“When I began to farm, I found myself again. I found what truly makes me happy. My place of peace and my connection to God was found,” says Romeo Sedibe (25) a small-scale farmer in Mpumalanga.
When Sedibe’s mother passed away, he lost all hope and the will to carry on with life. He was in his early 20s, but after the loss he felt like nothing mattered to him anymore. However, it was farming that rejuvenated his spirit and gave him the courage to be strong.
Sedibe was born and raised at Acornhoek, Greenvalley in Mpumalanga. He grew up the second-born in a loving home with supporting parents.
“I was raised by a religious family and I also loved going to church. While growing up, I can’t say it was easy, but I was never exposed to financial struggles as both my parents were working,” says Sedibe.
In 2013 he was 17 when his mother, Resinah, introduced him to farming and he began to learn the art of planting in their backyard. Together they planted vegetables that ensured food on their table.
“I think the best thing is when we cooked the veggies that we had planted – that is an amazing feeling and the veggies taste much better,” Sedibe recalls.
In 2019 his life took a knock when his mother passed away. He was 23 at the time and he says that is when he lost faith and the courage to continue with life.
His mother had been his inspiration and pillar of strength. When she passed away, the loss made the world seem like it was crumbling down on him. However, it was farming that brought him back to life and helped him find his purpose in life once again.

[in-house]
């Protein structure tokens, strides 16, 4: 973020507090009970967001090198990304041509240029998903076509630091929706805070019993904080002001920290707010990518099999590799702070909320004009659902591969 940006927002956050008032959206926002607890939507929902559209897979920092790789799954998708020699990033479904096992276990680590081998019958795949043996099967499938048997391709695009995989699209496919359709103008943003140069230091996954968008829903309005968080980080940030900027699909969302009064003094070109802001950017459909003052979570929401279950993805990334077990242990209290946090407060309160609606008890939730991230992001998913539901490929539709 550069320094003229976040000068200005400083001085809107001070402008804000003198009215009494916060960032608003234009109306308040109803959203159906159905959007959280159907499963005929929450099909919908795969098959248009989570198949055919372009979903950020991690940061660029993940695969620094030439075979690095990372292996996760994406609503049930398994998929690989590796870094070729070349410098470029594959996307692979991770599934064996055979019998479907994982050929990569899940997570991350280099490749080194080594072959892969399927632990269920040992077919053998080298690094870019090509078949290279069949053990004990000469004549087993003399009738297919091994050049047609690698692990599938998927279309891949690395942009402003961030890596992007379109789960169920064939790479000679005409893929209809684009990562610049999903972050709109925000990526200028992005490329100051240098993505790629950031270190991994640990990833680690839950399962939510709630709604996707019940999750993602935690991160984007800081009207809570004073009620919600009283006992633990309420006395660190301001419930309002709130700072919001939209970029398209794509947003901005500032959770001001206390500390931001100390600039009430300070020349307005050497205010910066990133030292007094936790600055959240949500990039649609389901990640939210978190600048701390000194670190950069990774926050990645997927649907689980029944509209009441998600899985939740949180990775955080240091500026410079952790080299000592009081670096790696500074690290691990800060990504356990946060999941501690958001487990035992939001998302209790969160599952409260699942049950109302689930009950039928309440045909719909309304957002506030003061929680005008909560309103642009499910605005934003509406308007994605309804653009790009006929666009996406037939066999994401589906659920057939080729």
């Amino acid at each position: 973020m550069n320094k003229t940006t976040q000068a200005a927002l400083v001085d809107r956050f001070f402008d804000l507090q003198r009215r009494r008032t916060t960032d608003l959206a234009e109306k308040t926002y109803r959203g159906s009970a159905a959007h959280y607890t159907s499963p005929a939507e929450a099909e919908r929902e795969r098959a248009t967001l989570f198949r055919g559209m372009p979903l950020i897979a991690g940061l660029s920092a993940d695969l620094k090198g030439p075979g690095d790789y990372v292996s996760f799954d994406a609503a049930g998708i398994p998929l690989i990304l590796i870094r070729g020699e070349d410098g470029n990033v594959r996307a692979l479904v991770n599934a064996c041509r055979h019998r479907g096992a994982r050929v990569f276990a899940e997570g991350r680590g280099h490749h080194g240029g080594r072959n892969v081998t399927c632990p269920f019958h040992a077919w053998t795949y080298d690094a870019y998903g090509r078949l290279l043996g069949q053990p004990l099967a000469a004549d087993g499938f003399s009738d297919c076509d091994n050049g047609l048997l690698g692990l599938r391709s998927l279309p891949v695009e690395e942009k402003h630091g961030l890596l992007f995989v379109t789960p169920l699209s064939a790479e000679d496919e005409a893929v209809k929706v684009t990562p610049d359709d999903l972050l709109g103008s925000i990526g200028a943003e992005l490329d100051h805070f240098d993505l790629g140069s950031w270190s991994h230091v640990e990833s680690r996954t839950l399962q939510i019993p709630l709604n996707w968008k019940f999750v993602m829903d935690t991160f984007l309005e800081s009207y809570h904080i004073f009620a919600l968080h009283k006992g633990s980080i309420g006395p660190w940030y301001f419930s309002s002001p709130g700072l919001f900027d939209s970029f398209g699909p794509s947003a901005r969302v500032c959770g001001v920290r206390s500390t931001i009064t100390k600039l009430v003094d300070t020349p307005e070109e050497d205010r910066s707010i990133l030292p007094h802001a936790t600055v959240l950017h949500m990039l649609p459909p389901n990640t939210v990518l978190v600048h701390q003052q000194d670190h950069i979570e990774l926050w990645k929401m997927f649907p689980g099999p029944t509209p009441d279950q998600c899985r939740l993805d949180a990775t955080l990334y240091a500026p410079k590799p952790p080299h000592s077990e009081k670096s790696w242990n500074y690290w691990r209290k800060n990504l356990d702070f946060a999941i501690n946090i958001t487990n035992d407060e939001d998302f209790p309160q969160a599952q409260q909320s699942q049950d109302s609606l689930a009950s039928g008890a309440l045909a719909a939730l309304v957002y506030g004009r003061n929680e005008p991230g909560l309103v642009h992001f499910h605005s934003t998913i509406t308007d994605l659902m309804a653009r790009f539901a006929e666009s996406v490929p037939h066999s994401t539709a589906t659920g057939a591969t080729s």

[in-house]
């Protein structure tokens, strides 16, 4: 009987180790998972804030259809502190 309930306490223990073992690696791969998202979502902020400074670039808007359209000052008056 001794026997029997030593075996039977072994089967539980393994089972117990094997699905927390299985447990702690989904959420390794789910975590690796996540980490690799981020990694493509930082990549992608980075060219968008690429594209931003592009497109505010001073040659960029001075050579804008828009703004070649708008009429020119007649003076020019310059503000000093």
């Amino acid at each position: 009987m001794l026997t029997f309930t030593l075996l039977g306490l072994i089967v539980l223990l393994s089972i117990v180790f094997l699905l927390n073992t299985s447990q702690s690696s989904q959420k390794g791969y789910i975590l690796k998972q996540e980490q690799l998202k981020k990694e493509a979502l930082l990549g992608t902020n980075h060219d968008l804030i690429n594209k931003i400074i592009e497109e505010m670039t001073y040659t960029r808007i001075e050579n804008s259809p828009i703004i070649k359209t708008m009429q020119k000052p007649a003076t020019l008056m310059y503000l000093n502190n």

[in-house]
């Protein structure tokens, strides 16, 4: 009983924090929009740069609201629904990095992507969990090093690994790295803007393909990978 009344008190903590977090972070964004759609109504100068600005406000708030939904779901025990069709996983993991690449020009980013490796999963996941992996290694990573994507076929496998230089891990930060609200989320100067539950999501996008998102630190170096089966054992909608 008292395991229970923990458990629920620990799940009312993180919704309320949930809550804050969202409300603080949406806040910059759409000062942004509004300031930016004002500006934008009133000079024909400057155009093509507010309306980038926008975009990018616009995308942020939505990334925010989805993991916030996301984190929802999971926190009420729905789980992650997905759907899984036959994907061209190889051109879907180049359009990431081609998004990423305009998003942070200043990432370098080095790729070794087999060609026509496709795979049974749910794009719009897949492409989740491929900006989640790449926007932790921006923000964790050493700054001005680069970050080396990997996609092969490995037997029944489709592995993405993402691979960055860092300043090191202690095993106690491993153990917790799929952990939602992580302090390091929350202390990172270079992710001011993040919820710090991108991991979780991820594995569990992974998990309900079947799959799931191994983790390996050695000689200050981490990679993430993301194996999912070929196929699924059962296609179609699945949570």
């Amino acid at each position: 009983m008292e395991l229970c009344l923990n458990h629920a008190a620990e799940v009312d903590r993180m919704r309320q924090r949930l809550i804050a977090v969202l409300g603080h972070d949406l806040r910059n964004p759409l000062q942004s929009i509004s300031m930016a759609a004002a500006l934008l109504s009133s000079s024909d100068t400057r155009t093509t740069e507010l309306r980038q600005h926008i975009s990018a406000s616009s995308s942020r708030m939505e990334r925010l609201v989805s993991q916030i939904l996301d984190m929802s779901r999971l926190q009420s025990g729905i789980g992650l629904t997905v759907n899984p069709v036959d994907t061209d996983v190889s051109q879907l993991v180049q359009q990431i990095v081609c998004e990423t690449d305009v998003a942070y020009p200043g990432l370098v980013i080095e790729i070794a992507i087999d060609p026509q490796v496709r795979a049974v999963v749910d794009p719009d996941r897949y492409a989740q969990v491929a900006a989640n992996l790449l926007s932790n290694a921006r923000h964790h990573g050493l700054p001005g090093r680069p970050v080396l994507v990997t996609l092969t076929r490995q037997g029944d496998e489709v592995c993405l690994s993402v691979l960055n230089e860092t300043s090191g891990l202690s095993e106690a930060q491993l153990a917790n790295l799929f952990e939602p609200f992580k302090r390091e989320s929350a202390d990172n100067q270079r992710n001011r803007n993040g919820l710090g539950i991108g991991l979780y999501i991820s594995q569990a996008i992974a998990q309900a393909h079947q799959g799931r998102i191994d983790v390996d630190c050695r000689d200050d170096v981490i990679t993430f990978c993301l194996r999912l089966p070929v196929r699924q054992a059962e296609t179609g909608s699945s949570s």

When his mother was alive, she taught him how to take good care of vegetables and flowers. “So, when I am working the land and taking care of the vegetables, I feel this incredible connection as if my mother is right here next to me.”
Inspired by the memory of his mother, in 2020 Sedibe decided to take farming more seriously. He rented a piece of land in Matsikitane, Mpumalanga where he plants tomatoes and green peppers.
He is often asked why he puts so much work into farming when he could maybe buy the fruits and veggies cheaply. His response is, “It’s not about trying to save money nor making money, but it’s a chance to connect with nature every day.”
Sedibe says his father, Raymond, also played a positive role in his farming journey. He provided nets to protect the crops from stray animals.
He adds that his father also introduced him to poultry farming, buying him a couple of chickens to start with. “Animal farming is something that I am strongly working towards and I also want to excel in this department.”
Limited by available water
Nothing comes without challenges and Sedibe’s biggest challenge is water.
“When it comes to the issues of water shortages, it affects the business badly. Production becomes too small while the demand is too high. If I had enough water I would have more production and be able to meet the demand and plant more veggies,” he explains.
Another challenge for a young and small-scale farmer is funding. “Farmers need money in order to meet their personal needs and, most importantly, to carry out farming.
“In order to improve irrigation facilities, farmers need money. In order to increase the yield, farmers need modern equipment and tools backed up with quality fertilisers, pesticides and insecticides.”
Currently, Sedibe employs two people. His vision is to create more job opportunities for people, especially in his community, and help those in need. Farming speaks to him and helps him to make sense of loss and all the things that life has to teach him, he says.
“I love growing everything, from plants to people. The more you love and care for your plants, the better they produce. There is a reciprocation of love and duty like no other.
“I may be weird, but I actually watch my plants grow, talk to them and take time for each plant, showing some tender kindness while helping them grow strong.”
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